In one embodiment of the present invention the function of the programming means may be implemented as follows. During normal logic operation of the logic gate array the erase signals Es are at +5 volts, the read voltage, and the program signals Ps are at zero volts. During programming operations, the erase signals Es are at zero volts and the program signal Ps of the selected AND gate is raised to 15 volts. Therefore, all the fuses 18 of the selected AND gate are programmed at once. During erasure of a fuse 18, the program signal Ps of the selected AND gate is at zero volts and the program signals Ps of unselected gates are held at 5 volts. The erase signal Es of the selected input Iy is raised to 15 volts while the remainder of the inputs remain at zero volts.
The desired control of the three operating states of the array, i.e. programming, erasure and logic operation, may be achieved by three externally supplied signals ERAS, ASEL, and PROG supplied along lines 45, 47 and 49 as shown in FIG. 1, along with signals supplied to the inputs 10 to the logic array. These externally supplied control signals are provided to erase/read signal (Es) control circuitry 44(o) - 44(m) and program signal (Ps) control circuitry 46 (o) - 46 (n) which provide the signals to fuses 18 necessary to control the three operating states of the array.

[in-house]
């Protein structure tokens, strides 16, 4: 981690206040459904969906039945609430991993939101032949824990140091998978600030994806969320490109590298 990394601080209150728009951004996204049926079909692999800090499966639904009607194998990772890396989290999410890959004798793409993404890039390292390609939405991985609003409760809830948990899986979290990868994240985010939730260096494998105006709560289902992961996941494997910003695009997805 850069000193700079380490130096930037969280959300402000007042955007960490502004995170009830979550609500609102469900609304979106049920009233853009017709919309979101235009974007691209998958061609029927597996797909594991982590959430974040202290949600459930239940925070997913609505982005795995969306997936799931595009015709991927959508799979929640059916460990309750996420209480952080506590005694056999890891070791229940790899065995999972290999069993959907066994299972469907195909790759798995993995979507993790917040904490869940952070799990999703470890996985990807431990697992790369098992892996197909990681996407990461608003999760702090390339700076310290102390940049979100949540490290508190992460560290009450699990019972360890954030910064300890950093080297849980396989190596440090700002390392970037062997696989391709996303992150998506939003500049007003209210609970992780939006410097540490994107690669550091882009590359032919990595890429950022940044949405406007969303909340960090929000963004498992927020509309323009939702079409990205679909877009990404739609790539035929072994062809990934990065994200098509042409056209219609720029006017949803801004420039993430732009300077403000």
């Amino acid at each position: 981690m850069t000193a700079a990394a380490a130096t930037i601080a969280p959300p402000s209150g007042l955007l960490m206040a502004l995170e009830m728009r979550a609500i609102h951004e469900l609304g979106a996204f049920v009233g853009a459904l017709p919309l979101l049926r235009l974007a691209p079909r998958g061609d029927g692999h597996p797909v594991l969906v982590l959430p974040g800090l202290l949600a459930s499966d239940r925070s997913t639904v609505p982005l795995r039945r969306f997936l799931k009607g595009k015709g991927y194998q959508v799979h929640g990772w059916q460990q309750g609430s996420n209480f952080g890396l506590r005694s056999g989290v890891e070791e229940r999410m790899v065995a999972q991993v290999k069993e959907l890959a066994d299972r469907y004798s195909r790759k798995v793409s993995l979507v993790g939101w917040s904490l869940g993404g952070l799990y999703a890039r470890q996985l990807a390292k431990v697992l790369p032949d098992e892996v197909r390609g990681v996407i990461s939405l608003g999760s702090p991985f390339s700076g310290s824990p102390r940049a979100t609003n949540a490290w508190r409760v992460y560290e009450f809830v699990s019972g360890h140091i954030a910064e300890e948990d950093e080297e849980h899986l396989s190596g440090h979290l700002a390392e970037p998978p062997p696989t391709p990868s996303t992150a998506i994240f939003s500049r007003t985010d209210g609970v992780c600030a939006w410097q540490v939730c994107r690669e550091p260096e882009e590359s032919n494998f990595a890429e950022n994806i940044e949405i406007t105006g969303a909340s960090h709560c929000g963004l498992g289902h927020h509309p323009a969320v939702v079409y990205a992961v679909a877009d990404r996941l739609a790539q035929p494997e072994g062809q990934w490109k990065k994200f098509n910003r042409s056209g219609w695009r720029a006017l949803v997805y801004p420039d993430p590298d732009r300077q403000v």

PROG is a signal which is alogic high when the programming operation is selected and a logic low otherwise. ERAS is a logic high when the erase operation is selected and a logic low otherwise. ASELx is a signal that is a logic high when the xth AND gate is selected and a logic low otherwise. Iy is the input signal provided at the selected logic array input 10(y). The desired relationship between these externally supplied control signals and the signals Ps and Es supplied to the fuse 18 may thus be represented by the following two equations:
Ps (x)=15v(PROG AND ASELx) OR 5v(ERAS AND ASELx) 1.
Es (y)=15v(ERAS AND Iy) OR 5v(PROG AND ERAS) 2.
Application of De Morgan's theorem allows implementation of these logic equations in terms of the NAND logic function as follows:
Ps (x)=15v(PROG NAND ASELx) NAND 5v(ERAS NAND ASELx) 3.